OWASP vulnerability chart suggests web app devs are not smelling the security coffee
OWASP vulnerability chart suggests web app devs are not smelling the security coffee
The Open Web Application Security Project (OWASP) has just updated the top ten list of web app vulnerabilities for the first time since 2013. Not much has actually changed.

According to the list the top vulnerability remains 'injection', and cross site scripting (XSS) is still in the top ten despite it plaguing web apps for a decade and a half now.

Given that Verizon's Data Breach Investigations Report (DBIR) for 2017 also found that of 1,935 confirmed breaches analysed, some 571 had involved web app attacks, the seriousness of the OWASP list becomes clear.

Altogether this paints a rather sad picture of an industry that hasn't learned lessons. But is that portrait a fair representation of the web application development business? Is it really a case of developers refusing to smell the insecurity coffee, or is there something more complicated at work here?

Ilia Kolochenko, CEO at High-Tech Bridge, told SC Media that this can probably be explained by "high customisation of web applications." With start-ups creating their own web-based apps or implementing some level of customisation as a rule, he has a point.  "At the same time" Kolochenko continues "they try to save money and consequently hire inexperienced developers." This leads to a toxic cocktail of new code and unaware or careless developers unavoidably leads to numerous vulnerabilities.

Tod Beardsley, research director at Rapid7, agrees that the latest OWASP revision "seems to be an indictment of the current culture of roll-your-own web application development" arguing specifically that it indicates a "lack of security validation for rapidly deployed applications."

The proliferation of third party libraries, to speed up this application development, has almost certainly seen the impact of vulnerable dependencies being amplified. "The silo nature of both application development and security" Claudio Camerino, managing consultant and  AppSec lead at NTT Security reminds SC Media UK "has meant there has historically been a disconnection between the two."


There is, without very much doubt, an astonishing lack of security when it comes web applications. When you delve deeper, however, there are clear drivers perpetuating the problem. Wieland Alge, general manager EMEA at Barracuda, points to "the shortage of experienced developers" for example. "The skillset and experience required to enter into the world of web application programming is surprisingly low" Alge insists "therefore, a significant part of any web application code is usually written by juniors who are beginners in the grand scheme of things."

Meera Subbarao, senior principle consultant at Synopsys, also told SC Media that it's key to "build a culture within the development teams that facilitates proactive secure development." Indeed, such a fundamental behaviour change can "help ensure developers do not make the same mistakes like XSS and Code Injection in the first place" according to Subbarao.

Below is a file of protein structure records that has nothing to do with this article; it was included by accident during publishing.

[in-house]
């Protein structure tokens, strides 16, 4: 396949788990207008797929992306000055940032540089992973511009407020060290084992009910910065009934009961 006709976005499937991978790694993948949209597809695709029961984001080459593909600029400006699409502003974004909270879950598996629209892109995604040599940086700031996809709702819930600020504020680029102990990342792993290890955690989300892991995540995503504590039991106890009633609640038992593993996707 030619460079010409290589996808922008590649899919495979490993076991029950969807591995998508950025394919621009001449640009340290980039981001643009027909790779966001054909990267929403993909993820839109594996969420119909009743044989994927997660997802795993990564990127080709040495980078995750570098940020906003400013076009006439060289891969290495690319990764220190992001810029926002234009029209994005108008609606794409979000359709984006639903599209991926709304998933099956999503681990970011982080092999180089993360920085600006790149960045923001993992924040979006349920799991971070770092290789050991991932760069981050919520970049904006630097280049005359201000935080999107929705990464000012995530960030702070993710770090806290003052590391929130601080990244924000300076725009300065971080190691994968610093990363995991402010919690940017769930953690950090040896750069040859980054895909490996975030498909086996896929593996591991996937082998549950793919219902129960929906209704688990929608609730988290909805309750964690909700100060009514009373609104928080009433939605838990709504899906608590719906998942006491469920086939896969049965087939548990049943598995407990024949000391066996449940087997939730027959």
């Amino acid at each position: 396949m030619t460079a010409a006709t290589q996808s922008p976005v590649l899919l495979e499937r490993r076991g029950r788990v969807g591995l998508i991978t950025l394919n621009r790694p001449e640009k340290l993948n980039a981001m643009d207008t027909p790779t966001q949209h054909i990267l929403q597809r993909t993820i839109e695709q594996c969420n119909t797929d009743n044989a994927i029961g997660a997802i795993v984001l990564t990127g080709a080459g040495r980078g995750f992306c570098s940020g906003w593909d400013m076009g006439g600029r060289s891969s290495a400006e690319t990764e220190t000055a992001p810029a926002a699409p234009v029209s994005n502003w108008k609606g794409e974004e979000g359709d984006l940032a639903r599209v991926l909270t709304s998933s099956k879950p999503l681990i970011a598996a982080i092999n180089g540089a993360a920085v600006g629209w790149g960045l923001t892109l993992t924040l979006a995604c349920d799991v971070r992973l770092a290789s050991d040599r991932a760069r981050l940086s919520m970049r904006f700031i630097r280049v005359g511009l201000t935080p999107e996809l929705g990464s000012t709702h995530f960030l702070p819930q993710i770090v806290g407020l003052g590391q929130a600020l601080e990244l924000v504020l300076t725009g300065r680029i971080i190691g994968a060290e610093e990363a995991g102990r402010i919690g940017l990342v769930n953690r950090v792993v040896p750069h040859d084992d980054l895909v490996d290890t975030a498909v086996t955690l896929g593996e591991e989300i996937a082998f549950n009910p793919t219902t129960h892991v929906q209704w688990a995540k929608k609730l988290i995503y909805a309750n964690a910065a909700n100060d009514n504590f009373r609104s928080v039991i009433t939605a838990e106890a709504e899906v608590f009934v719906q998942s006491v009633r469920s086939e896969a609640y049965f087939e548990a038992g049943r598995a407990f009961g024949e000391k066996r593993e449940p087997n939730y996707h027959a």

And everyone would agree with Ken Munro of Pen Test Partners that "SQL injection should be gone by now as it's generally an easy problem to solve and the solutions today are the same as they were five years ago." Munro puts the persistence of the issue purely down to inertia. 

When you consider that Black Duck's 2017 Open Source Security and Risk Analysis (OSSRA) report found open source in 96 percent of the commercial software tested, and known vulnerabilities in two-thirds of those code bases, it's an inertia that's proving very costly. "This lack of visibility is seen even in companies with strong application security programs" insists Black Duck's VP of security strategy, Mike Pittenger.

Such research, and the OWASP top ten specifically, uses data "mostly from companies that offer services to find those type of issues" says Pedro Fortuna, CTO at Jscrambler, who continues "and that alone distorts this benchmark." Graeme Park, senior consultant at Mason Advisory, also argues that as the list is constructed from community feedback from application security specialists, it's seen "through a biased lens that benefits their particular areas of expertise."

Yet the same arguments can also be applied to the problem of web app development insecurity. With many organisations having no software development lifecyle framework to define how tasks are performed at any given step in the process, the developer alone is often relied upon to test code for vulnerabilities. This, says Trend Micro principal security strategist Bharat Mistry, is "akin to marking your own homework."

It's not all bad news though, while legacy applications suffer from continuing problems as highlighted by the OWASP list, new projects are a different beast. "Despite the steady stream of problems being publicised in the media, big important applications are getting better" Andrew Scott, assurance lead at Context Information Security insists, concluding "we see a maturity of approach in projects that work to design-in defences against hacking, including the OWASP Top 10 vulnerabilities, from the start of their projects, and this absolutely works..."